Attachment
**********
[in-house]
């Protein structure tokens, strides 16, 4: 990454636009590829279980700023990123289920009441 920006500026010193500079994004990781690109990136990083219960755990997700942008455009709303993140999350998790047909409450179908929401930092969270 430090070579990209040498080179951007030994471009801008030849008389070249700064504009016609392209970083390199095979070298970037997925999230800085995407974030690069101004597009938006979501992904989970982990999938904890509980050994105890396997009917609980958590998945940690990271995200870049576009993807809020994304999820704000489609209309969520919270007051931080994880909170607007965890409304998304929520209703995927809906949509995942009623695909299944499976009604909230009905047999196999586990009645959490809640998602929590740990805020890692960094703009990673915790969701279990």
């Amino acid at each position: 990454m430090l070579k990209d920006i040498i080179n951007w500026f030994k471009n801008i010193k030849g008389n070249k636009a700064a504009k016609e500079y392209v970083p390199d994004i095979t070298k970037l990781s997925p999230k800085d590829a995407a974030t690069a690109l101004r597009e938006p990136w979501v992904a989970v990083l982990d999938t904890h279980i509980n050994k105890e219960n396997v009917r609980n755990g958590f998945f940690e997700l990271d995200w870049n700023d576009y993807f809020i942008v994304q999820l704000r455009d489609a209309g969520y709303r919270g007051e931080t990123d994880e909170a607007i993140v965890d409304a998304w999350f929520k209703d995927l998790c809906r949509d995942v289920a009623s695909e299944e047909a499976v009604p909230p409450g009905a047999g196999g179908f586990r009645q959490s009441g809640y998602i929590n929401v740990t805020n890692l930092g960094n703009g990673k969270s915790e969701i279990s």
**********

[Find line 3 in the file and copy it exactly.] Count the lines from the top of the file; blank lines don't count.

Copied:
């Amino acid at each position: 990454m430090l070579k990209d920006i040498i080179n951007w500026f030994k471009n801008i010193k030849g008389n070249k636009a700064a504009k016609e500079y392209v970083p390199d994004i095979t070298k970037l990781s997925p999230k800085d590829a995407a974030t690069a690109l101004r597009e938006p990136w979501v992904a989970v990083l982990d999938t904890h279980i509980n050994k105890e219960n396997v009917r609980n755990g958590f998945f940690e997700l990271d995200w870049n700023d576009y993807f809020i942008v994304q999820l704000r455009d489609a209309g969520y709303r919270g007051e931080t990123d994880e909170a607007i993140v965890d409304a998304w999350f929520k209703d995927l998790c809906r949509d995942v289920a009623s695909e299944e047909a499976v009604p909230p409450g009905a047999g196999g179908f586990r009645q959490s009441g809640y998602i929590n929401v740990t805020n890692l930092g960094n703009g990673k969270s915790e969701i279990s």